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We all have worries, but what are some strategies to keep negative thoughts away and visualize good things for our businesses, especially when things are difficult? Even when things are good, we worry. How do you push past that?

Here are some ways I have used alternative and faith-based tactics to help keep worries at bay and build happiness and gratitude back into my life and business.

We all worry, so how do we feel grateful?

I have no history of living a worry-free life but God knows I wanted it. I was brought up as a Jewish child of some privilege in New York, where it seemed my family motto was, “Things are never so bad they can’t get worse.” Talking about worry seems natural.

Worrying, and its close cousin kvetching and kvelling about the things we worry about, was our job, pastime and passion. It was the air we breathed and the context that gave us life.

To imagine a life without worry was like imagining sprouting wings (and if we did, Mom would worry we’d fly too close to the sun.)

Isn’t that the dream — to live a life free of worry? That sure seemed the promise when I was a teen studying Castenada and reading Siddhartha. 

I started practicing Transcendental Meditation (TM) when I was around 19, and the unspoken but overarching goal seemed be to find a life free of worry. Everything I tried — yoga, meditation, therapy, Tony Robbins, the work of Dr. Joe Dispenza, the Landmark Forum — whatever I did, whether it was a conscious call or not, it was done to banish worry from my life forever.

“Between stimulus and response, there is a space. In that space lies our freedom and our power to choose our response. In our response lies our growth and our happiness.” — Viktor Frankl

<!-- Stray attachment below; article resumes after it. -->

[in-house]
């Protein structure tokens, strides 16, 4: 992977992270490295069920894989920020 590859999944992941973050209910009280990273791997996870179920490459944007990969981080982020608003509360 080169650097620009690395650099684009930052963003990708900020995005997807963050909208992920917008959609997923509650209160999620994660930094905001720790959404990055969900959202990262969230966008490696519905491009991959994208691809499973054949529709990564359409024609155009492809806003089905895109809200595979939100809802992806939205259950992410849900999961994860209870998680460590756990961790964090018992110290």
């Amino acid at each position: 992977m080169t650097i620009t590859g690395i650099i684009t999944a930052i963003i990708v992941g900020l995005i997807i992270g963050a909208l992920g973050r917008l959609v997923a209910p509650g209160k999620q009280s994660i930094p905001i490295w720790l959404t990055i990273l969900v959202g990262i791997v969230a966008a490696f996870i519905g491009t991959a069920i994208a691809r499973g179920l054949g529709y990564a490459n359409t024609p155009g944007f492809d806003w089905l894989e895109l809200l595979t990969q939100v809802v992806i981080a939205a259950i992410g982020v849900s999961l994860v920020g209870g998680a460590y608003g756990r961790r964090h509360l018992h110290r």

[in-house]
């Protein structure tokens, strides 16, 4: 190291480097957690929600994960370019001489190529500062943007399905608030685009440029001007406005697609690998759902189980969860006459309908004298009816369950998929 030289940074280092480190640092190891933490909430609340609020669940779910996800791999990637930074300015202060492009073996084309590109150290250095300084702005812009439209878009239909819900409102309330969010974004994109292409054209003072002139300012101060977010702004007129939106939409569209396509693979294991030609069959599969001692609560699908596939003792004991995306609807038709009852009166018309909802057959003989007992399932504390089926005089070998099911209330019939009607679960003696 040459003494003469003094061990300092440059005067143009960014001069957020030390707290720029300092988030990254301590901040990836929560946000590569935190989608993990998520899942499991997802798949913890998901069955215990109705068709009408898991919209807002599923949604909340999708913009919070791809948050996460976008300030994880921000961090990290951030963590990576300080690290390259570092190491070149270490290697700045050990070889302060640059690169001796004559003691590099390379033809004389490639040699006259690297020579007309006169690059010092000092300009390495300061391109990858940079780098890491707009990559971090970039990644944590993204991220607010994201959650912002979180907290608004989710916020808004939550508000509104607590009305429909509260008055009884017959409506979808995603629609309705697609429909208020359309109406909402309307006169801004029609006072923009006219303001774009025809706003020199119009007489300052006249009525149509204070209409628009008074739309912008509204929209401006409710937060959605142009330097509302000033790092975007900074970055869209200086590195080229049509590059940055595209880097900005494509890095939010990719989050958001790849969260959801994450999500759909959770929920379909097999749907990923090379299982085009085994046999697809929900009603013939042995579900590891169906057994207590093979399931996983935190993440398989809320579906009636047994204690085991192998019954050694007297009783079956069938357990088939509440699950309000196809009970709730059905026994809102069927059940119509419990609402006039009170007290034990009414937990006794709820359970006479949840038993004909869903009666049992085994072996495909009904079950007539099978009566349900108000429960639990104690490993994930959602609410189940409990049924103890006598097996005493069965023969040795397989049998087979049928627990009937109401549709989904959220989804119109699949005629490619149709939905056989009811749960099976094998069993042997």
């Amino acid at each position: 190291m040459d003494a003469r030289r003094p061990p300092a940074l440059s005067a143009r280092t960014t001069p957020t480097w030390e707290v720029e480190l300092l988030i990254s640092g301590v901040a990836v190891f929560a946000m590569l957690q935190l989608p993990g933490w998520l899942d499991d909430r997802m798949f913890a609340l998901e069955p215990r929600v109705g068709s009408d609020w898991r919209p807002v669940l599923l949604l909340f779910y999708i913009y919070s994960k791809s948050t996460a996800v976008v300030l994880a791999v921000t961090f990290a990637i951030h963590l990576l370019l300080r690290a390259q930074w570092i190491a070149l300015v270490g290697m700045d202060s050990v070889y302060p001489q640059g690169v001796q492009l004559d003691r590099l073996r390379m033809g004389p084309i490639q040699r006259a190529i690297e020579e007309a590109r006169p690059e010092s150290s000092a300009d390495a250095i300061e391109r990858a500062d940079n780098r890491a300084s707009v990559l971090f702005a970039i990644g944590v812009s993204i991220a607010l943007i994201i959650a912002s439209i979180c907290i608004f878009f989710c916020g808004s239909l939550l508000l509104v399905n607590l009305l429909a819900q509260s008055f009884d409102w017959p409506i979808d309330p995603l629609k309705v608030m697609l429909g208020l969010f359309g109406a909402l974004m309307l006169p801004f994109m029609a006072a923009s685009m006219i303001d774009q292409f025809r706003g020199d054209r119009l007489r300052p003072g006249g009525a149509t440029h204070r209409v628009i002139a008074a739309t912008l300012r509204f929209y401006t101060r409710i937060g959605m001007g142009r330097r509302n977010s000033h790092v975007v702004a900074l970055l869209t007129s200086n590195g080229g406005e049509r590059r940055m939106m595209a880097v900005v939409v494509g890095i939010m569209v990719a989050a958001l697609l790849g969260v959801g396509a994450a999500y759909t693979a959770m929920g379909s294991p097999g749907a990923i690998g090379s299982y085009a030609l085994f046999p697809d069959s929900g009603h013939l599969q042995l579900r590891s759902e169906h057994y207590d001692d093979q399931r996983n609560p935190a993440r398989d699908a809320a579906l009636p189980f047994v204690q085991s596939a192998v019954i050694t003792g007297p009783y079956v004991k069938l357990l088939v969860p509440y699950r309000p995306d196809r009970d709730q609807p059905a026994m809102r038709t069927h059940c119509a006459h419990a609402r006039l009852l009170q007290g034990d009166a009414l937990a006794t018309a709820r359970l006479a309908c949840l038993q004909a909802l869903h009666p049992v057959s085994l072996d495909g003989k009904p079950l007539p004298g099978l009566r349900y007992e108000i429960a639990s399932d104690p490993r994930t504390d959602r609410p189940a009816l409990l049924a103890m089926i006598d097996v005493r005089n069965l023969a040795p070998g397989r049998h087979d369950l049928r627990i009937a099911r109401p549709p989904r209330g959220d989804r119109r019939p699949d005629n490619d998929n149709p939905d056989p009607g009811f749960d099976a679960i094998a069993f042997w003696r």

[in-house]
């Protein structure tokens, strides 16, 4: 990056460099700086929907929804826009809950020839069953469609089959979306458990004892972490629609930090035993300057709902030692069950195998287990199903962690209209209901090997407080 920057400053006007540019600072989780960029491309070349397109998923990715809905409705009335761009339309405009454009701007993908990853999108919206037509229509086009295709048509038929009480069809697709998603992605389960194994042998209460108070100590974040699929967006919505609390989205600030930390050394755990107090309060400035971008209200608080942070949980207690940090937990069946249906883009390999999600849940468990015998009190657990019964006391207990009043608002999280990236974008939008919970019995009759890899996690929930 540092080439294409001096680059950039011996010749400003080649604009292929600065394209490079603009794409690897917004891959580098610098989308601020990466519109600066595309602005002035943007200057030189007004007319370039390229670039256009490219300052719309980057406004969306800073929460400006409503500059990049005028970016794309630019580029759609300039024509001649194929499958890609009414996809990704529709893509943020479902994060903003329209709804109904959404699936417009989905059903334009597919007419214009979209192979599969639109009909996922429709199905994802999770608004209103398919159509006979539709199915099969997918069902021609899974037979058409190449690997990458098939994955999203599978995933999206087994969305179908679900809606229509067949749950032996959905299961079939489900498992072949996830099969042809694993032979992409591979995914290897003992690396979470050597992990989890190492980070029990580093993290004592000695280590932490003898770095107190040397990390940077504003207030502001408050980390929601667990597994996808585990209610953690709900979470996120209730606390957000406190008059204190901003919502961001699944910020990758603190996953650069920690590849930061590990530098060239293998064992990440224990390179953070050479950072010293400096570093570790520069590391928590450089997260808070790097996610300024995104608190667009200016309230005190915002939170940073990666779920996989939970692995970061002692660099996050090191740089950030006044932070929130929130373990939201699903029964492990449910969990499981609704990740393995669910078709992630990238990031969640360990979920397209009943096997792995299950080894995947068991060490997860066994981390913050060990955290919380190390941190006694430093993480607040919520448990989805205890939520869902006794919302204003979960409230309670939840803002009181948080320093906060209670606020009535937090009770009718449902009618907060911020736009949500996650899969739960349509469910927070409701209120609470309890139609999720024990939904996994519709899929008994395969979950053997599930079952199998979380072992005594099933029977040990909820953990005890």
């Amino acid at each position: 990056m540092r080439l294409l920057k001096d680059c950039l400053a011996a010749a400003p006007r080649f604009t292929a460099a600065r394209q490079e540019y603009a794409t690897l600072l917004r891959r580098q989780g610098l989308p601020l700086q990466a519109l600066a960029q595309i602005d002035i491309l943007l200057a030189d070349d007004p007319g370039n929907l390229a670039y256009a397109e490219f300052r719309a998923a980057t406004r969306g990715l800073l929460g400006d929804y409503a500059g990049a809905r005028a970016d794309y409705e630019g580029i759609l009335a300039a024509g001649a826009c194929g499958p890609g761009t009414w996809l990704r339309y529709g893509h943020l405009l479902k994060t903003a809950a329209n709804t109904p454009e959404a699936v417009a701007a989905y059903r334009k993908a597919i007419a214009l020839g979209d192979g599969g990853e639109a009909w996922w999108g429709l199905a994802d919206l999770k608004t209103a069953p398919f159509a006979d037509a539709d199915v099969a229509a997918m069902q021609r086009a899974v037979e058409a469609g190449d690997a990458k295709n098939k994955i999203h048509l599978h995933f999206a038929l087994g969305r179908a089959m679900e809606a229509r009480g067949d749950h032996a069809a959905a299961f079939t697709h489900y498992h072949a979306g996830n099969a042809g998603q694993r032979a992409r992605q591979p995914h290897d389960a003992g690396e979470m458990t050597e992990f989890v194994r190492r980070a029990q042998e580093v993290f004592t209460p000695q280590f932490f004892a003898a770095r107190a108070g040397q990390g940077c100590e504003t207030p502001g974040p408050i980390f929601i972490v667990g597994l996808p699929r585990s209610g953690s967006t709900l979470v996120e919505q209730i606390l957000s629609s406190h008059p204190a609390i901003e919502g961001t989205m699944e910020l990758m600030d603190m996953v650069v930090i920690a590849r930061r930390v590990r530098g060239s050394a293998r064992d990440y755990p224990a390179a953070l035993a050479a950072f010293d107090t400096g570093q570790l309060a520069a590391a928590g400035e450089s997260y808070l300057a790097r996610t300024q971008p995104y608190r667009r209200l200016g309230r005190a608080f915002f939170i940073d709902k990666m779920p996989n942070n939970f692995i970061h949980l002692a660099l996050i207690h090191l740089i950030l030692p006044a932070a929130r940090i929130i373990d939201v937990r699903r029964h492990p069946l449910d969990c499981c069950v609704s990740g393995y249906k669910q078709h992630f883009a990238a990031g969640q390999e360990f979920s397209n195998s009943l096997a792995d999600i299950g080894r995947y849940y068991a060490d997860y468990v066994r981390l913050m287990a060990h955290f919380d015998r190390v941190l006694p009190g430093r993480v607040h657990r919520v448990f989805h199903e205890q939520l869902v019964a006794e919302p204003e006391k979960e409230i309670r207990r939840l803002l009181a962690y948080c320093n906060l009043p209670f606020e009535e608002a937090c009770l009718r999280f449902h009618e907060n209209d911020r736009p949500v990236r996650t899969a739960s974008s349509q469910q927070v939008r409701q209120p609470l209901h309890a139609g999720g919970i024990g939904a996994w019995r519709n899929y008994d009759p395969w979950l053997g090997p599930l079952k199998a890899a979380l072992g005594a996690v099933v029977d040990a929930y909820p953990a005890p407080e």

In Jewish tradition, there is a word: dayenu. This is used during the Passover seder and means “It would have been enough for us.” 

We say it (sing it, actually) as we tell the story of our exodus from Egypt. We mention each step and sing dayenu. 

  • If we had been freed as slaves but not brought to the Red Sea — Dayenu.
  • Had we been brought to the Red Sea but had it not been parted — Dayenu.
  • Had it been parted but we not been allowed to cross — Dayenu.

On and on, until we are brought to the land of milk and honey. You get the idea.

I could never get this. How could it be enough? How could we say, “It’s enough” if we didn’t get to the Promised Land?

Now, the answer was clear: Each journey step is to be celebrated as complete. Each step is acknowledged and appreciated as a step toward our future. If we don’t recognize the gift of where we are, we will never appreciate the future when it comes here. 

The suffering comes when we demand that the universe (or God, in this case) deliver more. We choose to be grateful for where we are, and we welcome what is next.

Using science and spirituality to bridge the gap

Dr. Joe Dispenza, a neuroscientist, author, speaker and holistic teacher, has spent years bridging the gap between science and spirituality by showing how we attract what we focus our attention on. 

He calls gratitude “the ultimate point of attraction.” If you are interested in developing power and effectiveness by mastering the Law of Attraction, then this is what there is to practice. 

Be clear: This space of turning our attention from worry, and the stress, anxiety, upset and overwhelm that comes with it, to one of gratitude is a practice. It takes practice, and like any practice, it’s a mountain with no top. There is no “there” to get.